Michel Bauwens – The social web and its social contracts: Some notes on social antagonism in netarchical capitalism
The social web is based, argues Michel Bauwens, on an underlying, but unstable social contract. From the point of view of the users this social contract stipulates that their attention is to be monetized through advertising, as long as it does not interfere with their sharing. If the interference crosses a certain line of acceptability, users will either revolt, or go elsewhere.
When we talk about the social web, we have to be careful about which aspect it is that we are talking about:
- Are we talking about its technological affordances: the new levels of participation that it allows
- Are we talking about the social web as a process of direct creation of value by produser communities?
- Are we talking about the associated business models?
The social web facilitates an unprecedented level of social sharing, but it does so mostly through the vehicle of proprietary platforms. The issue therefore is to clearly distinguish the invisible architecture, i.e. the ‘protocol’ of the facilitating technology, which needs to be separated from the ownership issue as such. This protocol needs to be sufficiently open to allow for the process of sharing to occur, but at the same time, it has to be ‘sufficiently closed’ to create scarcities that can be exploited by the platform owners, and this is a clear line of tension between the user community and the corporate hierarchy. For platform owners, openness will always be a double-edged sword. On the one hand, it is beneficial to open up and create a stronger and wider commons, from which more value will be derived, on the other hand, total openness also means total loss of control, and therefore difficulties in capturing value for one’ own shareholders. This means that tension between the community of users and the platform owners is structural, as well as the competitive antagonism between the different platforms competing for user adherence.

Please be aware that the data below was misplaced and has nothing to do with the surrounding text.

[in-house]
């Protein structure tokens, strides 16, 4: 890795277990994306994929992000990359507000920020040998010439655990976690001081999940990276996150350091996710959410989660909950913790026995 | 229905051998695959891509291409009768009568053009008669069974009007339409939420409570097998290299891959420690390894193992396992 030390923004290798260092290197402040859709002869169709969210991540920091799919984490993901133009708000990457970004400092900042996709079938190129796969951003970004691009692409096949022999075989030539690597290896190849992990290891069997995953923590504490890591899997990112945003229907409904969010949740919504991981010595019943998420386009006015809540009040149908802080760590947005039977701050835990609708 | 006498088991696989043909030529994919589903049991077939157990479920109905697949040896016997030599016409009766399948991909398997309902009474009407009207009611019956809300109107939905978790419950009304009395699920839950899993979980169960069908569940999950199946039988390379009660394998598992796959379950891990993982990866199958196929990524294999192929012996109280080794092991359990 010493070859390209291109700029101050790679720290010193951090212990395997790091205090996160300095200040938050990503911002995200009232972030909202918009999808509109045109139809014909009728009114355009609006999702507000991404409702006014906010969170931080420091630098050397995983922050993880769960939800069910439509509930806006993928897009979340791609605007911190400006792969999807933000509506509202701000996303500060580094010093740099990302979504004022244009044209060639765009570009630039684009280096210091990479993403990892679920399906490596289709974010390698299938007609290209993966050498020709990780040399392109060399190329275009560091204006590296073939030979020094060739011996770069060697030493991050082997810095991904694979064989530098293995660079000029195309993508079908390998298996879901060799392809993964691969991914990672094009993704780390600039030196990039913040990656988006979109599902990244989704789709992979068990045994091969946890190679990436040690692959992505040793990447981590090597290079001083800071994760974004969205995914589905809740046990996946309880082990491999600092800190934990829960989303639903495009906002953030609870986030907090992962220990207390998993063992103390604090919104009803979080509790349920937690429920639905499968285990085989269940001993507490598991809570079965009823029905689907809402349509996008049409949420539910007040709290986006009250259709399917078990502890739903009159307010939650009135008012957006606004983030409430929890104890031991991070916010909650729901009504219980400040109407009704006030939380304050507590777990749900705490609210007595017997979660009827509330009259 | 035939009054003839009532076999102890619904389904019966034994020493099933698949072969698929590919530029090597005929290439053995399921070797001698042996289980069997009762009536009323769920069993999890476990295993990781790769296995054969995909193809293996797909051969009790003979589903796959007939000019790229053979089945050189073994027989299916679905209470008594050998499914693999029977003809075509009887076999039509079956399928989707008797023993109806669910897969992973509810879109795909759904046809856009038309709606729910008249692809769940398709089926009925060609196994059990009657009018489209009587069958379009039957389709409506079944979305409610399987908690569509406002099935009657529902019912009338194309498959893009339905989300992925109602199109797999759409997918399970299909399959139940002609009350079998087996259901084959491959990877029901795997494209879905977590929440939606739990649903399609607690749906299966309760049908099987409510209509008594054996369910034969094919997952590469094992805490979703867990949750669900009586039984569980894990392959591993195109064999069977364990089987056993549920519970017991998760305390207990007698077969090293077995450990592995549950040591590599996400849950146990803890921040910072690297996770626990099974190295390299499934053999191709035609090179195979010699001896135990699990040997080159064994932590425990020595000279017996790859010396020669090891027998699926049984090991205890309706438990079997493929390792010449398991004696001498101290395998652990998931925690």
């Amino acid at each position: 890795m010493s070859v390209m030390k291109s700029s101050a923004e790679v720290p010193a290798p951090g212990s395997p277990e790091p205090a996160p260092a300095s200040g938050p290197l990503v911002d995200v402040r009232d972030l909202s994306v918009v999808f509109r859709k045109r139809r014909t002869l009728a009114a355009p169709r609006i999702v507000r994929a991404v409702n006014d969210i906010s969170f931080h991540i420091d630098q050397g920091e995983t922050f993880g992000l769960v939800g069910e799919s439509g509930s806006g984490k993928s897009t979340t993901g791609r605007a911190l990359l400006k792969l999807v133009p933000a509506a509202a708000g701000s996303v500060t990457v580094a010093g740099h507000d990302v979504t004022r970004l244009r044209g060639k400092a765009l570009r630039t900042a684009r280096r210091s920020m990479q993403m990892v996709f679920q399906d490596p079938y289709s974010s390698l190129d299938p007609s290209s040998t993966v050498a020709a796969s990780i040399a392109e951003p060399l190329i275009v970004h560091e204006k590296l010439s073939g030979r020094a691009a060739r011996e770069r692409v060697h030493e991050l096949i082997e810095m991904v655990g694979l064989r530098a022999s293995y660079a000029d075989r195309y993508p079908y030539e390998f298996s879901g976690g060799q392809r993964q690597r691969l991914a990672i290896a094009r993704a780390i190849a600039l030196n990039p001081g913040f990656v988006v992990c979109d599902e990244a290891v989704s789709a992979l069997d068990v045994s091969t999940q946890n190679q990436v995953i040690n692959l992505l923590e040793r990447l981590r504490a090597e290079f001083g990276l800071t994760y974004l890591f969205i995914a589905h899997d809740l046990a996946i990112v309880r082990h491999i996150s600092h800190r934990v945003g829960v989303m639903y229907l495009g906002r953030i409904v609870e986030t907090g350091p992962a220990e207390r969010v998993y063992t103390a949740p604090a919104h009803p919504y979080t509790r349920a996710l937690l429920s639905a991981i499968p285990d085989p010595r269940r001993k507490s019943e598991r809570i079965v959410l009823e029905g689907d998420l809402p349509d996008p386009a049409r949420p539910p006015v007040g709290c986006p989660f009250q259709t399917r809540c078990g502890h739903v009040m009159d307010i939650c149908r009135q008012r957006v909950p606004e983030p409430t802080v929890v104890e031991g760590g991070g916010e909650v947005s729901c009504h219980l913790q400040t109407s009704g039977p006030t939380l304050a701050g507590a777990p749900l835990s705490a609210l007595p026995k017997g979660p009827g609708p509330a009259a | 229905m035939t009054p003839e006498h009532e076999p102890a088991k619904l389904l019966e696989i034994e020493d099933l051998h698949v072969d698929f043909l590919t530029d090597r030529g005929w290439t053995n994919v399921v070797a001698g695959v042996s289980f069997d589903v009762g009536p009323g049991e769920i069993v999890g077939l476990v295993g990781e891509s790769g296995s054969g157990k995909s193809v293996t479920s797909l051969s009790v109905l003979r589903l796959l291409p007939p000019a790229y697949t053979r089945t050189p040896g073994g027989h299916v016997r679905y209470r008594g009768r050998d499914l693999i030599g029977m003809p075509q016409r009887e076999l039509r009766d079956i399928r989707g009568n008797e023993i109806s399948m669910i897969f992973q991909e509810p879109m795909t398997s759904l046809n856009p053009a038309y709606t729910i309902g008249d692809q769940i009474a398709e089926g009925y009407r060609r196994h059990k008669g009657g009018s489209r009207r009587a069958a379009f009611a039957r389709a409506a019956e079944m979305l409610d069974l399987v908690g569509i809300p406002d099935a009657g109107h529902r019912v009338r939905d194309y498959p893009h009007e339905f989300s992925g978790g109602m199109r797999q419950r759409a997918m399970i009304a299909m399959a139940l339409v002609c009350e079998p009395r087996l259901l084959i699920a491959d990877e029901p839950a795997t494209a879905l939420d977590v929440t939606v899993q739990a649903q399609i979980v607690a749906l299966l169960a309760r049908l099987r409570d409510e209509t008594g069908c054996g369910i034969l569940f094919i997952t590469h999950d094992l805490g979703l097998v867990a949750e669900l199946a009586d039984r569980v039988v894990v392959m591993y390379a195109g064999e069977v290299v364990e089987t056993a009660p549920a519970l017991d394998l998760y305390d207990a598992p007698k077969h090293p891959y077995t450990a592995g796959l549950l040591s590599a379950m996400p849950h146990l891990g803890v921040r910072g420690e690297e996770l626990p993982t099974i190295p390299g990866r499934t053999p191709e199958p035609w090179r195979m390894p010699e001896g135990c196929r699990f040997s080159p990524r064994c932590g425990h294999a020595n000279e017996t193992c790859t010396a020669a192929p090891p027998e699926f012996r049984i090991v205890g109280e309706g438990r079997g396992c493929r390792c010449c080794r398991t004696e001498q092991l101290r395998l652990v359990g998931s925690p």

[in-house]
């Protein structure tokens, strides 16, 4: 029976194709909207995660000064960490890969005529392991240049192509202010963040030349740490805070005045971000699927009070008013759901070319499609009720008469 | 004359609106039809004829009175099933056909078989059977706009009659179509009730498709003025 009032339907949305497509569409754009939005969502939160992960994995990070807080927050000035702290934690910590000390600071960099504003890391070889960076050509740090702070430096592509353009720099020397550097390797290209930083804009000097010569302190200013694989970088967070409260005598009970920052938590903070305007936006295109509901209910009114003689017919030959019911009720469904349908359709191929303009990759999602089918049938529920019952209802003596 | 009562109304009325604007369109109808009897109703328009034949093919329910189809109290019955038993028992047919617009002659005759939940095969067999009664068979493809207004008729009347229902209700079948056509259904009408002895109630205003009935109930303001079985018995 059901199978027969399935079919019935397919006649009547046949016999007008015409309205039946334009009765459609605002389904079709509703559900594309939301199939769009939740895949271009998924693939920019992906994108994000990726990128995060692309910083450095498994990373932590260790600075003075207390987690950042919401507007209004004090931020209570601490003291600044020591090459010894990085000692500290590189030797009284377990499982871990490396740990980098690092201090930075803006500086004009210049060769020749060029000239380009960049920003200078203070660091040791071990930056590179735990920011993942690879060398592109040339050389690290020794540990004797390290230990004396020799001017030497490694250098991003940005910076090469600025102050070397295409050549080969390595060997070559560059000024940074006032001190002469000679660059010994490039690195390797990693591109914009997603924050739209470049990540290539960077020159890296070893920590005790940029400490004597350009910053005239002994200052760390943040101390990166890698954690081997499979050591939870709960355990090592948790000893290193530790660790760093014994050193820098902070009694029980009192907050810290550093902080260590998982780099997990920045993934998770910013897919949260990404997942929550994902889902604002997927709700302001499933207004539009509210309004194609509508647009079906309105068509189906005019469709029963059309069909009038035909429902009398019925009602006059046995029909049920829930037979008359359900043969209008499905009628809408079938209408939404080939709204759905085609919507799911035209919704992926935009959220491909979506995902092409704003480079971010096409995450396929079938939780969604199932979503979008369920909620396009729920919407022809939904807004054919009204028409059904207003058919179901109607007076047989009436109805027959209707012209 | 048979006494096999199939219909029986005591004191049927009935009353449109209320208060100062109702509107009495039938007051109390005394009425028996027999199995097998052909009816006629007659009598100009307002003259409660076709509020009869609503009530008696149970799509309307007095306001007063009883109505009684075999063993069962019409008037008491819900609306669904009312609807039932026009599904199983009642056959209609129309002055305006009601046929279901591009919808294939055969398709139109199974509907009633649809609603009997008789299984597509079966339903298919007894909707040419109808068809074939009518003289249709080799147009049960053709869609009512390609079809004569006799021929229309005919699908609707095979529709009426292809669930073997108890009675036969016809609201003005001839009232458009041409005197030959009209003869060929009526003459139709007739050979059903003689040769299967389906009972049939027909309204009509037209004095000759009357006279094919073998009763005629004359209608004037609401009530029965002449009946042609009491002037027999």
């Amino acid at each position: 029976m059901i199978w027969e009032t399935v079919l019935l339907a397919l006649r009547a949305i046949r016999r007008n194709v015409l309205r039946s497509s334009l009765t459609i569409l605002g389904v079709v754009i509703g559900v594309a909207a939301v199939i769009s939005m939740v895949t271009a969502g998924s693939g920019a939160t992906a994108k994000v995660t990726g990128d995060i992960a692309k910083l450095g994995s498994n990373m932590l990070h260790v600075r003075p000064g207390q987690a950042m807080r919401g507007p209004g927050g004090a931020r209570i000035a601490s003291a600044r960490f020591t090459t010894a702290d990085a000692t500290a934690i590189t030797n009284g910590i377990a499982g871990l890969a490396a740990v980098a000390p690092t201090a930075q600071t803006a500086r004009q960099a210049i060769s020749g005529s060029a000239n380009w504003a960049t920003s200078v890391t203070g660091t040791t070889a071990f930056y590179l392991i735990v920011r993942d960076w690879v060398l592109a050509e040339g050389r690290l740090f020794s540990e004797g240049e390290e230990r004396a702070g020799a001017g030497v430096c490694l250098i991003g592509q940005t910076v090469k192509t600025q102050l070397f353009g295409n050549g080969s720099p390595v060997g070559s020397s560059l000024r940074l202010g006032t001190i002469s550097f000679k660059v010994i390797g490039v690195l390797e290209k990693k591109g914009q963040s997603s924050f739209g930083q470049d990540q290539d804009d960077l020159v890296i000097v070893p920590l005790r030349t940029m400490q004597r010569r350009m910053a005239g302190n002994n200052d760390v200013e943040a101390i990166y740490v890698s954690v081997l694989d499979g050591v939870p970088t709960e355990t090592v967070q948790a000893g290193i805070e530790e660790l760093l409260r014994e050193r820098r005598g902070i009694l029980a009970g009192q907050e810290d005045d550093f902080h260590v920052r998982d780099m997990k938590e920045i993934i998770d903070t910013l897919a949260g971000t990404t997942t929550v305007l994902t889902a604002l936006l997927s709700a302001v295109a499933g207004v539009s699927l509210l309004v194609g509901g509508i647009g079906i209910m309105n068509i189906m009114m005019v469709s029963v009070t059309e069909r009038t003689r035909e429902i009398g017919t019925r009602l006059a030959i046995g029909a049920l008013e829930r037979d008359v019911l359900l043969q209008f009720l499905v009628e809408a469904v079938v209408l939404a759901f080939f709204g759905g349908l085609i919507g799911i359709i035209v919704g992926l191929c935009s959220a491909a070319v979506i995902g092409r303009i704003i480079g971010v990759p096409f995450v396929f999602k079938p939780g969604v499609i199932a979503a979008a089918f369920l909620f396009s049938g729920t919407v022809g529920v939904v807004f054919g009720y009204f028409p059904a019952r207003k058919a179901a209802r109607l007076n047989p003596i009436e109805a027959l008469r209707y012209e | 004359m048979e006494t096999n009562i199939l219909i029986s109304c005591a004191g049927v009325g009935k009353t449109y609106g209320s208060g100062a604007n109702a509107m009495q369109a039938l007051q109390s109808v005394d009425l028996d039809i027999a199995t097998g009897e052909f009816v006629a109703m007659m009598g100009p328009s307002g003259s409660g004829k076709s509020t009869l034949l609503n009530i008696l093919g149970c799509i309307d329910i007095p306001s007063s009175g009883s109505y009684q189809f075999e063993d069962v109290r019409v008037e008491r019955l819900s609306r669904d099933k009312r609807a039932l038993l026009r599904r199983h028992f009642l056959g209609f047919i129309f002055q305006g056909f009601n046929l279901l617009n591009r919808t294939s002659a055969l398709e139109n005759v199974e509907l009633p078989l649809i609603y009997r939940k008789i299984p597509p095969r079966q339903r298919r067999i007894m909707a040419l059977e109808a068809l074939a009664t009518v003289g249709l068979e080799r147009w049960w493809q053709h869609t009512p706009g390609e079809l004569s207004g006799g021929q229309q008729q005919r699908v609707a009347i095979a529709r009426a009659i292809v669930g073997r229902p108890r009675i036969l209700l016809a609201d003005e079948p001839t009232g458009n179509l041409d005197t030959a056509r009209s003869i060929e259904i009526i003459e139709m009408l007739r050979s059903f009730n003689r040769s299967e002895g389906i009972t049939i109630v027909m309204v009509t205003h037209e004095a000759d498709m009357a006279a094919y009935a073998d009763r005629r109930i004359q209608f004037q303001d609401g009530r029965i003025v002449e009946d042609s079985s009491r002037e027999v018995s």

We therefore believe that the social web obeys to an underlying, but unstable social contract. This social contract basically says, from the point of view of the users: we appreciate the facilitation of the sharing processes, and we understand that operating such platforms comes with a cost, and with an expectation of profitability. We therefore allow our attention to be monetized through advertising, as long as it does not interfere with our sharing. If the interference crosses a certain line of acceptability, we will either revolt, or go elsewhere.